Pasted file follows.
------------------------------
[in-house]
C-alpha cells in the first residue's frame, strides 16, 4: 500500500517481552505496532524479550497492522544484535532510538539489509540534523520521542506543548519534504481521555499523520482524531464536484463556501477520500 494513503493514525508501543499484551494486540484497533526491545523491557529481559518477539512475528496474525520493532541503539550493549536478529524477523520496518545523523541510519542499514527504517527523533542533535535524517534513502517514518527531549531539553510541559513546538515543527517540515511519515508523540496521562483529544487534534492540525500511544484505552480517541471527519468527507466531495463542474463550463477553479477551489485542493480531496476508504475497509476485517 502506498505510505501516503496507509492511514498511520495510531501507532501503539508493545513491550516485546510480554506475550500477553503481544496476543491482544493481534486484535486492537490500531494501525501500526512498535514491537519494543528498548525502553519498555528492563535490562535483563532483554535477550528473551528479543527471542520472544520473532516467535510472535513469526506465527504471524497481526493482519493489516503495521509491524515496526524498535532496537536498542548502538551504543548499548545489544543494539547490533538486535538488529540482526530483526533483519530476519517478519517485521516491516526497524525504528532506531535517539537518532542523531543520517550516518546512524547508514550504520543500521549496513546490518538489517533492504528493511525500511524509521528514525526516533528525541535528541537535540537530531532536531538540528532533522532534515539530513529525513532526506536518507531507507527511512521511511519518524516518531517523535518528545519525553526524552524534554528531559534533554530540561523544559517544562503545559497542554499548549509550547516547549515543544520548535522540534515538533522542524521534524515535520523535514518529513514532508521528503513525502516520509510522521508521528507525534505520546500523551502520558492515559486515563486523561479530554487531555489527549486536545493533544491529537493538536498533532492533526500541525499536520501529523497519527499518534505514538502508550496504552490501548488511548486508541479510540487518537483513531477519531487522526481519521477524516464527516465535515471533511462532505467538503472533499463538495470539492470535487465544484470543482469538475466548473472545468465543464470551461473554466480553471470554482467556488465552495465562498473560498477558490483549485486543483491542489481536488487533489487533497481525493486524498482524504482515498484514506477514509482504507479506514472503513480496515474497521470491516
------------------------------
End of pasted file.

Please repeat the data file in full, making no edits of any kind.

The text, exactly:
[in-house]
C-alpha cells in the first residue's frame, strides 16, 4: 500500500517481552505496532524479550497492522544484535532510538539489509540534523520521542506543548519534504481521555499523520482524531464536484463556501477520500 494513503493514525508501543499484551494486540484497533526491545523491557529481559518477539512475528496474525520493532541503539550493549536478529524477523520496518545523523541510519542499514527504517527523533542533535535524517534513502517514518527531549531539553510541559513546538515543527517540515511519515508523540496521562483529544487534534492540525500511544484505552480517541471527519468527507466531495463542474463550463477553479477551489485542493480531496476508504475497509476485517 502506498505510505501516503496507509492511514498511520495510531501507532501503539508493545513491550516485546510480554506475550500477553503481544496476543491482544493481534486484535486492537490500531494501525501500526512498535514491537519494543528498548525502553519498555528492563535490562535483563532483554535477550528473551528479543527471542520472544520473532516467535510472535513469526506465527504471524497481526493482519493489516503495521509491524515496526524498535532496537536498542548502538551504543548499548545489544543494539547490533538486535538488529540482526530483526533483519530476519517478519517485521516491516526497524525504528532506531535517539537518532542523531543520517550516518546512524547508514550504520543500521549496513546490518538489517533492504528493511525500511524509521528514525526516533528525541535528541537535540537530531532536531538540528532533522532534515539530513529525513532526506536518507531507507527511512521511511519518524516518531517523535518528545519525553526524552524534554528531559534533554530540561523544559517544562503545559497542554499548549509550547516547549515543544520548535522540534515538533522542524521534524515535520523535514518529513514532508521528503513525502516520509510522521508521528507525534505520546500523551502520558492515559486515563486523561479530554487531555489527549486536545493533544491529537493538536498533532492533526500541525499536520501529523497519527499518534505514538502508550496504552490501548488511548486508541479510540487518537483513531477519531487522526481519521477524516464527516465535515471533511462532505467538503472533499463538495470539492470535487465544484470543482469538475466548473472545468465543464470551461473554466480553471470554482467556488465552495465562498473560498477558490483549485486543483491542489481536488487533489487533497481525493486524498482524504482515498484514506477514509482504507479506514472503513480496515474497521470491516